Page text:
Number Puzzle Solved with and without AlgebraDate: 12/10/2001 at 22:37:35 From: Angela Subject: Pre-algebra My class is doing pre-algebra in school and she gave us this homework that I don't really understand. I'll give you a question or two. Can you answer them and tell me the strategy you used, so I can use it on all the problems I have in school? I am a number. Add 25 to me. Divide the sum by 2. You end with 75. What number am I ? I am a number. Add four times me to 25. The sum is equal to 35 minus 2. What number am I ? Date: 12/11/2001 at 08:47:55 From: Doctor Ian Subject: Re: Pre-algebra Hi Angela, One way to start attacking a problem is to guess, and see how your guess turns out. Let's guess that the number is 1. Then 1 is a number. Add 25 to 1, to get 26. Divide 26 by 2, to get 13. We don't end with 75, so 1 can't be the number. 13 is a lot lower than 75, so we probably need a higher starting number. What about 100? 100 is a number. Add 25 to 100, to get 125. Divide 125 by 2, to get 62 1/2. Now, this still isn't large enough. But we've got a clue. We're going to end up dividing the number by 2, so we want to end up with an even number after adding 25. Which means we have to start with an odd number. How about 151? 151 is a number. Add 25 to 151, to get 176. Divide 176 by 2, to get 88. Now we're too high, so we're probably looking for a number between 100 and 151. So that's one way to go about solving the problem - figure out how to _check_ an answer, and then try to guess what the answer is, being smart about limiting our guesses to realistic ones. It's not usually the _fastest_ strategy, but it's perfectly acceptable when you don't know what else to do, and playing around this way can help you spot patterns that you can use to develop a more efficient strategy. Can we find a pattern like that? In fact, we can. We know that we have to end up with 75, right? And we're going to get there by dividing some other number by 2. That is, we're looking for a number such that ? / 2 = 75 Now, we can figure that out: The missing number must be 150. So now we can forget about the last step of the problem. The problem now looks like this: I am a number. Add 25 to me. You end with 150. What number am I? Now we're looking for s number such that ? + 25 = 150 Can you figure out what number that would be? Let's look at the second problem, and see if we can use the same trick: I am a number. Add four times me to 25. The sum is equal to 35 minus 2. What number am I? There's no reason not to change '35 minus 2' to 33 in the next-to-last line: I am a number. Add four times me to 25. The sum is equal to 33. What number am I? Again, let's start with a guess: 1 is a number. Add 4*1 to 25, to get 29. The sum isn't equal to 33, so 1 isn't the number. In this case, another guess gets us the answer quickly: 2 is a number. Add 4*2 to 25, to get 33. The sum is equal to 33. So the missing number is 2. But let's pretend for a minute that it wasn't that easy. We know that the final sum is going to be 33. And we're going to get that by adding 25 to something, so we want to find a number such that ? + 25 = 33 A little thought convinces us that the number we need is 8. So now we have a shorter problem: I am a number. Multiply me by 4 to get 8. Even if we didn't already know that the answer is 2, it wouldn't be hard to figure out from this simplified version of the problem. So, that's how you can solve problems like this without using algebra. Just for fun, I'll show you how you'll learn to do it later on. The key idea is that there is some number, and I don't know its value, but I have some information about it. So I need a name for it. We can talk about people without knowing exactly who they are, right? For example, I can talk about 'the guy who drives the school bus past my house each morning', even though I don't know who he is or anything else about him. Or I can talk about 'the junior Senator from North Dakota' even though I couldn't tell you who that is. But I know that he exists. When we do this with numbers, we use letters like 'x' or 'n' to represent the numbers whose values we don't know. In this case, we might say: This number we're looking for, let's call it 'N'. That allows me to write the problem this way: I am a number, called N. Add 25 to me, to get (25+N). Divide the sum by 2, to get (25+N)/2. You end with 75, so it must be true that (25+N)/2 = 75. So now I have an equation, and there is exactly one value of N that will make it true. As before, I could try to guess the values; or I could use algebra to find it. That consists mostly of looking for operations that I can apply to both sides of the equation, without changing the value of the equation. For example, the equation 5 = 5 is obviously true, right? And it remains true if I multiply both sides of the equation by any number: 3*5 = 3*5 15 = 15 4*15 = 4*15 60 = 60 It also remains true if I subtract any number from both sides: 60 - 4 = 60 - 4 56 = 56 So let's look at (25+N) / 2 = 75 I can multiply both sides of the equation by 2: 2 * (25+N) / 2 = 2 * 75 (25+N) = 150 That looks a little simpler. Now I can subtract 25 from each side: 25 + N - 25 = 150 - 25 N = 125 So I found the number without any guessing. Which is pretty much the point of algebra. Of course, I'm not done until I _check_ my answer, by substituting it for N in the original equation: (25+125) / 2 = 150 / 2 = 75 It's important to get into the habit of doing this, because it's easy to slip up and make a mistake. For example, it would be easy to do something like this: (25 + N) / 2 = 75 2 * (25 + N) / 2 = 2 * 75 (2*25 + N) / 2 = 150 Applied the distributive property incorrectly! (2*25)/2 + N/2 = 150 25 + N/2 = 150 25 + N/2 - 25 = 150 - 25 N/2 = 125 2 * N/2 = 2 * 125 N = 250 Now, if I just assume that I did all the steps correctly, I'll believe that this is correct. If it's just a test problem, I'll get a lower grade, which is unfortunate, but not too big a deal. But if I'm computing something like how many millions of dollars we should lend a corporation, or how many cars can safely be on a bridge at any one time, a lot of people are going to be hurt by my mistake! A simple check will tell me whether I'm correct: (25+250)/2 = 75 275/2 = 75 137.5 = 75 No! This tells me that I made a mistake somewhere, which means I should go back and try again. So that's where you're ultimately going with these kinds of problems. The problems are designed to give you some practice thinking about numbers whose values you don't know yet. Everyone finds a different way to deal with that concept. Some people imagine little bags of marbles, where you know that there is some number of marbles in there, but you don't know what that number is. Other people imagine yardsticks where you can't read the markings. Some people imagine a chalkboard with the number written on it, but in a blurry way, so you can't see what it is. Once you find something that works for you, the next step will be to get used to attaching names to those uknown numbers; and then you start learning rules for how to solve particular kinds of equations that result from translating 'word problems' like these into equations. I hope this helps. Write back if you'd like to talk more about this, or anything else. - Doctor Ian, The Math Forum http://mathforum.org/dr.math/ |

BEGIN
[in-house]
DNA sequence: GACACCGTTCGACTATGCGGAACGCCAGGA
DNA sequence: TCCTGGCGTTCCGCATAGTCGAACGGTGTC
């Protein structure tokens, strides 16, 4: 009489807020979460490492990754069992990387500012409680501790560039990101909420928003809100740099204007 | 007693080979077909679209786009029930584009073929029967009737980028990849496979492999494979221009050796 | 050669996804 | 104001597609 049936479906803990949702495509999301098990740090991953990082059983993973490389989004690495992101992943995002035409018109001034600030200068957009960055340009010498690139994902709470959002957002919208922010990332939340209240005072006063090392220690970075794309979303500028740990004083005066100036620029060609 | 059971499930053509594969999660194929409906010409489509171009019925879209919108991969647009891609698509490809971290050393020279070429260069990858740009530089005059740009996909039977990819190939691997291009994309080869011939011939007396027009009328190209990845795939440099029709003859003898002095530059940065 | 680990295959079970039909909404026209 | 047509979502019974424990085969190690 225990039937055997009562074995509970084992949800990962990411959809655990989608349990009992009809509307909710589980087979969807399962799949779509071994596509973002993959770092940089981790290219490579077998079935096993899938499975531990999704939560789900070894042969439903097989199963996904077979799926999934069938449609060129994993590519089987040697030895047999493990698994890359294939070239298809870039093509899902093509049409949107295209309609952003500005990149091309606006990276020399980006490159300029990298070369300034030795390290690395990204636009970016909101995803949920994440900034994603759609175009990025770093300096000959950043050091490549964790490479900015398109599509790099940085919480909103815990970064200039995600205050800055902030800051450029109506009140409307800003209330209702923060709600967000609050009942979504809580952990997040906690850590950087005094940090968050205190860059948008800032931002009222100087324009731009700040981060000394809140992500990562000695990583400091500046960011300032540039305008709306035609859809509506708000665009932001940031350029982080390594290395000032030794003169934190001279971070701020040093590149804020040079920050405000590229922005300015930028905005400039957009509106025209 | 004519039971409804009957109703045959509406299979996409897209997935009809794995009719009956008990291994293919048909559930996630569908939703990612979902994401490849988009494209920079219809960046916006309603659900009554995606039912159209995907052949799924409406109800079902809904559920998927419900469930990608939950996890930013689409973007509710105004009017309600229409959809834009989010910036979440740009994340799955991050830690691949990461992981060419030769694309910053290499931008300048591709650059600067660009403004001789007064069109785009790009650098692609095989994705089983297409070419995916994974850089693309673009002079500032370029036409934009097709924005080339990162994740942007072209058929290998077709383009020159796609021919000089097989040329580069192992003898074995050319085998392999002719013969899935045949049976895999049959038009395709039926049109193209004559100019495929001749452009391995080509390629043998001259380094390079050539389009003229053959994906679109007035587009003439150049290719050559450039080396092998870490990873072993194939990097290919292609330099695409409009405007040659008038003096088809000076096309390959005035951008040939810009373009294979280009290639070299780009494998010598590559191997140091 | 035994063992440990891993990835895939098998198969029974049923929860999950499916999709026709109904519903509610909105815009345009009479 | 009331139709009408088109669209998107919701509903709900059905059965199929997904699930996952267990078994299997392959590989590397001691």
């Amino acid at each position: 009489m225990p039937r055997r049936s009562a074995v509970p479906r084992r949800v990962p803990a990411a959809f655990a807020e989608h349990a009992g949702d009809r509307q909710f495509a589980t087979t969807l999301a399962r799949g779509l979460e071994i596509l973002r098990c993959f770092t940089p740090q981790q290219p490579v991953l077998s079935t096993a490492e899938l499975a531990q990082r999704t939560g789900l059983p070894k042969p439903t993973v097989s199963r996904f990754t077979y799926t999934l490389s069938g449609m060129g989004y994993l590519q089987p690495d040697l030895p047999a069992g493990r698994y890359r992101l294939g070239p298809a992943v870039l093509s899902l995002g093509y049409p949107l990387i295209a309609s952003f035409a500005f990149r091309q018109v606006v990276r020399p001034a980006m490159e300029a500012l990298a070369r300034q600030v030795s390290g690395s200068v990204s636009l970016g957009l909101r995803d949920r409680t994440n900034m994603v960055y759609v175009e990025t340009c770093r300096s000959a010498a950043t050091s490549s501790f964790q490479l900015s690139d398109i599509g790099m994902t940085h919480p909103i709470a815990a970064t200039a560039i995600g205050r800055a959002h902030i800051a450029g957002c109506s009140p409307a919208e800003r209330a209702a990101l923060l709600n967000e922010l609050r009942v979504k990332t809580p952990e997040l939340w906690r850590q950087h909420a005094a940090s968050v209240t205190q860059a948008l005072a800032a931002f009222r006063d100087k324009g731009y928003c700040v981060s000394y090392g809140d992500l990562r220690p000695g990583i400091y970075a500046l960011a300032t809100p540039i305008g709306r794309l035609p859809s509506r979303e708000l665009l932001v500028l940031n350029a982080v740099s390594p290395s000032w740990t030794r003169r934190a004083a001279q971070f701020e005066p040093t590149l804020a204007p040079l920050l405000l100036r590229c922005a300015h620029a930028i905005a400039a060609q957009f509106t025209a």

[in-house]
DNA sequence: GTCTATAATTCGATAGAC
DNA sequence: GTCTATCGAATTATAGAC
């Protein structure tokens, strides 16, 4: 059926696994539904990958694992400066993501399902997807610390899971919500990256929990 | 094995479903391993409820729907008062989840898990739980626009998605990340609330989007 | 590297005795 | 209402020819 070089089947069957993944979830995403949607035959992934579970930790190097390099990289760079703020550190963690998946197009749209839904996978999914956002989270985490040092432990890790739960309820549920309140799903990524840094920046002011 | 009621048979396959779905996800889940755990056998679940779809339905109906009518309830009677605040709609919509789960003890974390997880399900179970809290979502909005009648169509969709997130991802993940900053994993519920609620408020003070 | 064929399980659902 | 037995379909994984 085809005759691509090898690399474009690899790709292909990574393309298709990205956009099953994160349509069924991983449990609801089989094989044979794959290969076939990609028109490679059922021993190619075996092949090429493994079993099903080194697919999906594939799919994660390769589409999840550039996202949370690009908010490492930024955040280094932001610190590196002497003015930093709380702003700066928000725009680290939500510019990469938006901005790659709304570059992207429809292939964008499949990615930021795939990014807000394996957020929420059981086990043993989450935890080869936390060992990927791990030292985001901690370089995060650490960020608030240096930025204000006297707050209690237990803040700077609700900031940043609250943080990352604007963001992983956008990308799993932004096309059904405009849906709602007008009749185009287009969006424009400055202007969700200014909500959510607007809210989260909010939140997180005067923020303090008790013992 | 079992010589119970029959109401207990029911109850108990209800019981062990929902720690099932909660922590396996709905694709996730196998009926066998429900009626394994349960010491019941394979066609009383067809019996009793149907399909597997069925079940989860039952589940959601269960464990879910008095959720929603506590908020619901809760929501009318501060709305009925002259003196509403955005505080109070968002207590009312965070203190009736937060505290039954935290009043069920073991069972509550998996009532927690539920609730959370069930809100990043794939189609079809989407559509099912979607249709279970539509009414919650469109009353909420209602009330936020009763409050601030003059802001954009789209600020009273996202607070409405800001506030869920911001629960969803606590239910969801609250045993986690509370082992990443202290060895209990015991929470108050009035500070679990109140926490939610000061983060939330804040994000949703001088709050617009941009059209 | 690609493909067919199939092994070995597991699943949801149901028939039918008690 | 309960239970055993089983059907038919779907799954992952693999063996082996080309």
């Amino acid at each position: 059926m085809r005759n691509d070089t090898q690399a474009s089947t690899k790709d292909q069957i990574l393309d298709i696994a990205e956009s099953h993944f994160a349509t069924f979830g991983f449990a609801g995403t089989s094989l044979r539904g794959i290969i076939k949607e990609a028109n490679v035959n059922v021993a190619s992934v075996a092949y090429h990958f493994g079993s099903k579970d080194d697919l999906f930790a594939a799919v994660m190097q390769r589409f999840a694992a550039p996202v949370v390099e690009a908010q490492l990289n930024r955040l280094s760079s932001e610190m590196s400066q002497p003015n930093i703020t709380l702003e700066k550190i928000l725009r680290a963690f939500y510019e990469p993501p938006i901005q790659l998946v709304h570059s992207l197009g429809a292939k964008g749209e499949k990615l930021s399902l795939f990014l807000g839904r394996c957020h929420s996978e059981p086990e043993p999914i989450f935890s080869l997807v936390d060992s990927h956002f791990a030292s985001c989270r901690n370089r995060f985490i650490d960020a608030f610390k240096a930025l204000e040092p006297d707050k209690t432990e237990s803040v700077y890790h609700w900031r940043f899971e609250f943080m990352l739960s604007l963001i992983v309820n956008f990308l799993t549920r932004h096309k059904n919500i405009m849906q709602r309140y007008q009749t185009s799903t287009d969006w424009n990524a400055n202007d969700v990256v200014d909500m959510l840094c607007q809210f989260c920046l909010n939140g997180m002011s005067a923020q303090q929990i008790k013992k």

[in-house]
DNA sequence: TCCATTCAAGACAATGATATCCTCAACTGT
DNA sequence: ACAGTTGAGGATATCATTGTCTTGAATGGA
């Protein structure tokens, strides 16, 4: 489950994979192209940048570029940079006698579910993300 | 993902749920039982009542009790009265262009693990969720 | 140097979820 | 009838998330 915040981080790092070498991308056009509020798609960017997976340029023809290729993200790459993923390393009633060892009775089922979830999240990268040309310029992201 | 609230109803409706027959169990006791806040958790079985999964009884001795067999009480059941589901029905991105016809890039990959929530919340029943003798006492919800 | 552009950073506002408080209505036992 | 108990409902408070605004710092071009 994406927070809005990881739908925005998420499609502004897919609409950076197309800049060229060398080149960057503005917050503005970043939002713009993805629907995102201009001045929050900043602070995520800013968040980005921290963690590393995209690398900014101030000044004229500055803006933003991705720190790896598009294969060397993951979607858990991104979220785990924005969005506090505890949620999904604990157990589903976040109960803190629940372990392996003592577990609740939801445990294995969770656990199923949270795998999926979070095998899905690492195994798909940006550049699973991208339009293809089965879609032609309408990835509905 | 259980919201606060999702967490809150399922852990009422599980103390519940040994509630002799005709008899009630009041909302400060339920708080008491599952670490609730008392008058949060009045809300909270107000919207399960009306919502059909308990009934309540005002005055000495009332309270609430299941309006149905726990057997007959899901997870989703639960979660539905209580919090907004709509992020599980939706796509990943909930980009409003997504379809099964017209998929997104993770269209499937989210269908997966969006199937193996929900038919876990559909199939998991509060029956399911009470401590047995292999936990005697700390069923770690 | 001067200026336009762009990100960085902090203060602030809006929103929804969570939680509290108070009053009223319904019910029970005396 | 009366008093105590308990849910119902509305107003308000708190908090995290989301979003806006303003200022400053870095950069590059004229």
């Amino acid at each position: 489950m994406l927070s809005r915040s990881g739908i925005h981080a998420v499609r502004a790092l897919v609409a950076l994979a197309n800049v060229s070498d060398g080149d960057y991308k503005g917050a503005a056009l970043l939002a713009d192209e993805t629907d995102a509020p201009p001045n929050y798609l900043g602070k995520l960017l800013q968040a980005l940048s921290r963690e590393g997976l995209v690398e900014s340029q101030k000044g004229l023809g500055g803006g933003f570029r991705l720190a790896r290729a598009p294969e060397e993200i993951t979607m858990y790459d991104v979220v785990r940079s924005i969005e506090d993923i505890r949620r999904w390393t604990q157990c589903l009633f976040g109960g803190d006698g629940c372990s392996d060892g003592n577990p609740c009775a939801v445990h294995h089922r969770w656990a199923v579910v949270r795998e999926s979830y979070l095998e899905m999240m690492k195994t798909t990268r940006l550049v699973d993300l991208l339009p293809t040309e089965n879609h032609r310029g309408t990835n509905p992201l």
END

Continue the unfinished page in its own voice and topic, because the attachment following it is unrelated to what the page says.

Search the Dr. Math Library: |
[Privacy Policy] [Terms of Use]
Ask Dr. Math^{TM}
© 1994-2013 The Math Forum
http://mathforum.org/dr.math/